While some photos highlight life at its most energetic and vibrant, others focus on the heartbreaking impacts of pollution and the climate crisis, more broadly. One image shows a humpback whale as it dies of starvation because its tailfin has been trapped and broken by buoys and ropes. “Taking this photograph was the saddest moment I’ve experienced in the ocean,” said the photographer Alvaro Herrero Lopez-Beltran. “Especially because I have spent so much time with humpbacks underwater, experiencing eye contact, interactions, and seeing how the whales are such intelligent and sentient beings. The photo is a reflection of how our oceans are suffering, the product of man’s selfishness and lack of responsibility.”
See some of the winning photos below, and find the full collection on the contest’s site.
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Dramatic Landscapes and Dazzling Portraits Highlight Global Perspectives in the 2023 Sony World Photography Awards
From the sinuous lines of a leaping cat, to a giant tortoise gliding alongside a snorkeler, to a lone cyclist illuminated on a road juxtaposed against a looming city, the winning images from this year’s Sony World Photography Awards (previously) showcase remarkable slices of life captured by photographers hailing from 55 countries around the globe. Now in its 16th year, the competition garnered more than 415,000 entries from more than 200 nations and territories, about half of which were entered into the running for the National Awards, an initiative set up by the World Photography Organization and Sony to support local photographic communities around the world.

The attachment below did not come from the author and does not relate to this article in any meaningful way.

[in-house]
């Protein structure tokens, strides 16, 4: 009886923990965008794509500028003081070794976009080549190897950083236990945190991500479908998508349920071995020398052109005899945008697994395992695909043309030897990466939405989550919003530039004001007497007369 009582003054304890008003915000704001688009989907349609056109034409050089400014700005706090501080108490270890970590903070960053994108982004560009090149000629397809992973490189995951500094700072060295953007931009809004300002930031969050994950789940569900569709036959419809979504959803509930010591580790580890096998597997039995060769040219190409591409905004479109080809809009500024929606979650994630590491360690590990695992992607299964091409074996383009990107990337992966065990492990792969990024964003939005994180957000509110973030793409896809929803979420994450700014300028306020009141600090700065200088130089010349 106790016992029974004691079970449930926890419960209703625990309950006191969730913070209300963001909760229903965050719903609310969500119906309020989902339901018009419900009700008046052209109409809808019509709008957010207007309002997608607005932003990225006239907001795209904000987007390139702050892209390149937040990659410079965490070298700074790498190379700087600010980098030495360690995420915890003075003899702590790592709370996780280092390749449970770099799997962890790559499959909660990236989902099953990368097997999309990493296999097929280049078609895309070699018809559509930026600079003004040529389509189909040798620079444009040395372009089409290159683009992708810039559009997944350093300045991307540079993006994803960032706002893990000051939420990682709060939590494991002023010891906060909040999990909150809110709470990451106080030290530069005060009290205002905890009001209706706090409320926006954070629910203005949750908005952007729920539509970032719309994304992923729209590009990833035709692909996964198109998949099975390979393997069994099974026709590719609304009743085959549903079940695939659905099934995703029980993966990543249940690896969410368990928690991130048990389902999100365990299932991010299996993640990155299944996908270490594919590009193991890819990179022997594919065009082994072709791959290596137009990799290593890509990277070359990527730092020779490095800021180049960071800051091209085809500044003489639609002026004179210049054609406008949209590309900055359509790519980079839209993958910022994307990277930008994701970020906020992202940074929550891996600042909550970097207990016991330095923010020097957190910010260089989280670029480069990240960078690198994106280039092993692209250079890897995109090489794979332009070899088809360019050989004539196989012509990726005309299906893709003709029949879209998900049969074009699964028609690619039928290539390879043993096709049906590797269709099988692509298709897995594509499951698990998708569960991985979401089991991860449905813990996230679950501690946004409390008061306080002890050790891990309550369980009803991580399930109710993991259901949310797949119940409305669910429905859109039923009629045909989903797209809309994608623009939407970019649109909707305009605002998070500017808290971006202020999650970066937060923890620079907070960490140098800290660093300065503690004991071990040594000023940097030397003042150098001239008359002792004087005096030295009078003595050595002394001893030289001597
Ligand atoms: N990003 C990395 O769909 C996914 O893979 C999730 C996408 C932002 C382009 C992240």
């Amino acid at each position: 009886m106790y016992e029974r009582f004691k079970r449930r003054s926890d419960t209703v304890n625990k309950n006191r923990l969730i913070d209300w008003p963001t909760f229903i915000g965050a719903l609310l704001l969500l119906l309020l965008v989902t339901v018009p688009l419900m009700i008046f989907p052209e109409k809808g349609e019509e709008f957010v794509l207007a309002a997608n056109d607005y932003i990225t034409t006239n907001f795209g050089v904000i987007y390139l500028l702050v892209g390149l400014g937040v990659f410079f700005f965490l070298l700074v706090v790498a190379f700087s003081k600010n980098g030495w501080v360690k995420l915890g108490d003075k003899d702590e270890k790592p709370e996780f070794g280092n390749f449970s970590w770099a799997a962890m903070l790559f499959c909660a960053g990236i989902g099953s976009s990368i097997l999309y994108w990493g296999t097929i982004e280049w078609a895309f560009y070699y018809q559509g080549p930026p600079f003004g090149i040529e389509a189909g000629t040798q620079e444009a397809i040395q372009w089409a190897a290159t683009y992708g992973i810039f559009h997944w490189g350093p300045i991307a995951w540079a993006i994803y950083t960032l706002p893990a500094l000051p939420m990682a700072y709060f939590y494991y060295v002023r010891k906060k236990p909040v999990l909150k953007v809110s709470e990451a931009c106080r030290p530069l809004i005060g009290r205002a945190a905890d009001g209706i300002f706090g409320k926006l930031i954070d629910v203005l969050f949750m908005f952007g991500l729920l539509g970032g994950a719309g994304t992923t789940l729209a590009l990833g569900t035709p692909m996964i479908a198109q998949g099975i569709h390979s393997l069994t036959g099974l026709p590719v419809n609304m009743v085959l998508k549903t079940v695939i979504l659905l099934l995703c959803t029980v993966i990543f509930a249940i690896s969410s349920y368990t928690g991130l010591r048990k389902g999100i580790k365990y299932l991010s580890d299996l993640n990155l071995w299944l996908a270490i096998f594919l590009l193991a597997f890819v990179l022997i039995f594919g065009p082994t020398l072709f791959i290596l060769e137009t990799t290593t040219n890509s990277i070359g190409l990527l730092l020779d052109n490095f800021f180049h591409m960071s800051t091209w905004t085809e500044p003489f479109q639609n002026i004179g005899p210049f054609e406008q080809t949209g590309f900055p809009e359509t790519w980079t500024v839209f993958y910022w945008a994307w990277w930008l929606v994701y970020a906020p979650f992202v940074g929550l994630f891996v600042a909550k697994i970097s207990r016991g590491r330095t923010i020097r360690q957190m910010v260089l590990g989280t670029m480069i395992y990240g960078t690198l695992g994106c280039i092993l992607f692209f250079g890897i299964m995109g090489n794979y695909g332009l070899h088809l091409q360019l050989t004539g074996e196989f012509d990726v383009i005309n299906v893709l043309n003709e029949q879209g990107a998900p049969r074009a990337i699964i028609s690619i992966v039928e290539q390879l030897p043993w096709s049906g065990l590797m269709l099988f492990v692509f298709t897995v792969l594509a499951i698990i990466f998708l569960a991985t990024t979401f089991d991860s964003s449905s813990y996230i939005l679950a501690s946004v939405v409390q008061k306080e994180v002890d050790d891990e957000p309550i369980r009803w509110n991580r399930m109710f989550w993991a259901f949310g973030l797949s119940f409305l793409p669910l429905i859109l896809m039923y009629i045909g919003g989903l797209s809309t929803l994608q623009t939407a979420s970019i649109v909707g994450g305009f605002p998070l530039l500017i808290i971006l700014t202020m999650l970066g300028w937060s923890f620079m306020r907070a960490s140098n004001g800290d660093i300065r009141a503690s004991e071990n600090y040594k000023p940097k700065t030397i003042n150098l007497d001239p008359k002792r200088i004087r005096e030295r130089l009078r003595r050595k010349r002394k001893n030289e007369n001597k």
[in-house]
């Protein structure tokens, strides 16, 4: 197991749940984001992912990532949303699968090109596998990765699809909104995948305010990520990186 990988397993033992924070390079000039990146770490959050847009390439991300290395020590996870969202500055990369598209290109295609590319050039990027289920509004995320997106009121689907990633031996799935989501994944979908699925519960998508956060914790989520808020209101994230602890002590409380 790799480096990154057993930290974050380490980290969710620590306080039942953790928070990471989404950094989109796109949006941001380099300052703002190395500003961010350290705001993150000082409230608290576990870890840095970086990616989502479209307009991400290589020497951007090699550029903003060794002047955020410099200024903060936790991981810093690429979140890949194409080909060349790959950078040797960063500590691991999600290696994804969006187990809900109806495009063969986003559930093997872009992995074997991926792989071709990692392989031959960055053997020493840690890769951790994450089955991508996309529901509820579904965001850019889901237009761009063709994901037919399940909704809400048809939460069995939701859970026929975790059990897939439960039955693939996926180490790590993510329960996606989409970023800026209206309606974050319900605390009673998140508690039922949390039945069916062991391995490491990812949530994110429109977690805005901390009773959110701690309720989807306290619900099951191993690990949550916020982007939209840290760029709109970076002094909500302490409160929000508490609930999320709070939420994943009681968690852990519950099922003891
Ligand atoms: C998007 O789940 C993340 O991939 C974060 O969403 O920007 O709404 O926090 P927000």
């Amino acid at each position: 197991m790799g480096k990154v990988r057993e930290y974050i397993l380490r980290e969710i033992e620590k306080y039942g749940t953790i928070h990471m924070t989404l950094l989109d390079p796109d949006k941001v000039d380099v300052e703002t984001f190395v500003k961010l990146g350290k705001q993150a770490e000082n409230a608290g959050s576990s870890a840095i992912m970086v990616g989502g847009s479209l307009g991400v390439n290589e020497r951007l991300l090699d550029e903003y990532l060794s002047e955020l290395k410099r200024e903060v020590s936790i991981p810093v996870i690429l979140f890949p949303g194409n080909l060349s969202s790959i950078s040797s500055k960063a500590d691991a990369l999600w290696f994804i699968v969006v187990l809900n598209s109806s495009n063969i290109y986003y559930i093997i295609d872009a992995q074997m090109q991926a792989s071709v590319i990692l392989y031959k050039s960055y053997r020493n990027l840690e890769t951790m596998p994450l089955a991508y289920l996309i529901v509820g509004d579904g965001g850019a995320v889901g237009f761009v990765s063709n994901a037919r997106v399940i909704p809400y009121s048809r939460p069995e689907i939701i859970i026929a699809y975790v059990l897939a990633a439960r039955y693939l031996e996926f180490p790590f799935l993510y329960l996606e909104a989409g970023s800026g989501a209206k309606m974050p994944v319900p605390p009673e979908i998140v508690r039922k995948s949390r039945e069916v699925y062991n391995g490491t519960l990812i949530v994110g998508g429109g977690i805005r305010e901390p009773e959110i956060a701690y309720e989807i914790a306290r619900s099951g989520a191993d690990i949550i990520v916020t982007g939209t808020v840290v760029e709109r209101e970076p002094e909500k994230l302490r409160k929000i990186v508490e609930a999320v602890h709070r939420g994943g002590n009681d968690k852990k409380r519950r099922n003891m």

Check out some of our favorite images below, and if you’re in London, stop by Somerset House between April 14 and May 1 to see all of the winning images on display, including top picks from the student, youth, open, and professional categories.
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Hapless Hangups and Silly Spoofs Abound in the 2022 Comedy Wildlife Photography Awards
Since its inception in 2015, submissions to the Comedy Wildlife Photography Awards (previously) have captured some of nature’s most hapless and humorous moments. In this year’s contest, the overall winner was Jennifer Hadley’s timely snap of a 3-month old lion cub tumbling down a tree, taken in the Serengeti, Tanzania. Hadley shared that she and her travel companions had been watching the cub in the tree for some time. “It didn’t even occur to me that he would make a go of getting down by himself in the most un-cat like fashion. I mean, how often do cats fall out of trees?” she says.
In this year’s juried contest, 5,000 entries from 85 countries amounted to fierce competition, showcasing “seriously funny” images in an effort to highlight the diversity of the world’s wildlife and raise awareness of the need for conservation. In partnership with the Whitley Fund for Nature, the contest contributes 10% of revenue toward conservation efforts in countries across the Global South.